The pandemic has seen similar disinformation, though the channels by which it is being spread are significantly more far-reaching. Professor Scott Ratzan described the COVID-19 pandemic as the first pandemic to effectively be live-streamed on digital platforms and social media. This has underlined newly evolving challenges in health communication. A core premise of this is that health literacy among the general public is now entangled with media literacy, requiring social media users to be able to navigate a minefield of disinformation. As the pandemic showed, the loudest voices on social media were often not the ones stating the facts.
In order for science to be properly conveyed to the public, efforts must be made to ensure that voices of disinformation are not the only ones reaching audiences. One study found that over two-thirds of vaccine-related videos on YouTube that were analyzed for content accuracy in May 2019 presented unreliable safety and efficacy information. Such content is likely to reach a far broader audience than the results of many studies that will only ever be seen on PubMed, or in highly specialized scientific media outlets.
Surveys from the Wellcome Trust have shown that during the course of the pandemic, overall trust in scientists increased. This was primarily attributed to the fact that the pandemic “thrust scientists into the spotlight”. The key message here is that engagement with the public is a critical factor in increasing trust in science. As scientific communicators, we must make an effort to engage with the public through as many means as possible. Failure to do so, and limiting engagement to groups that are already aware of the science, results in a situation where we are preaching to the choir.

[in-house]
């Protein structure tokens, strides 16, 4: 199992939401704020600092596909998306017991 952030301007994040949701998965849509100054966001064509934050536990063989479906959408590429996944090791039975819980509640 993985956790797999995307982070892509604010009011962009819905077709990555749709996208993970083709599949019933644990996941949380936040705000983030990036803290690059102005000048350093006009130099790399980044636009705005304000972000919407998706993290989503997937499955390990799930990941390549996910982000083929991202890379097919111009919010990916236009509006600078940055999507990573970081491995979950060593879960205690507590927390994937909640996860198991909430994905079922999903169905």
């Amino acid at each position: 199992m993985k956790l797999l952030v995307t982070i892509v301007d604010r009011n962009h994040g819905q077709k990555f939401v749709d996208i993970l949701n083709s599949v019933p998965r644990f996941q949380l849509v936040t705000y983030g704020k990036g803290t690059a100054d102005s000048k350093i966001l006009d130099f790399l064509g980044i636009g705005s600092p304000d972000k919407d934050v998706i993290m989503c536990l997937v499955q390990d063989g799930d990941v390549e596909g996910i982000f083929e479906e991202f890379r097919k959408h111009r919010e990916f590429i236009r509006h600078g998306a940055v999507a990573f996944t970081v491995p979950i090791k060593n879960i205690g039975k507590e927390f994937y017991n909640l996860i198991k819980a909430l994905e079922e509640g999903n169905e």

It is easy to dismiss those with low trust or those holding anti-scientific views as conspiracy theorists and science deniers. However, surveys indicate these groups often have poor scientific literacy, and so, are the most vulnerable to disinformation. Studies have shown that open dialogues using accurate data conveyed in a digestible format via outlets and social media that will reach these audiences could have a great deal of impact. Vaccine acceptance rates could be increased, leading to far more effective vaccination campaigns. Improved knowledge may lead to increased symptom awareness, and therefore earlier diagnosis for many conditions, leading to better disease prognoses.
Reaching out to groups vulnerable to disinformation cannot be overlooked as a public health strategy, and as scientific communicators, we must lead the way.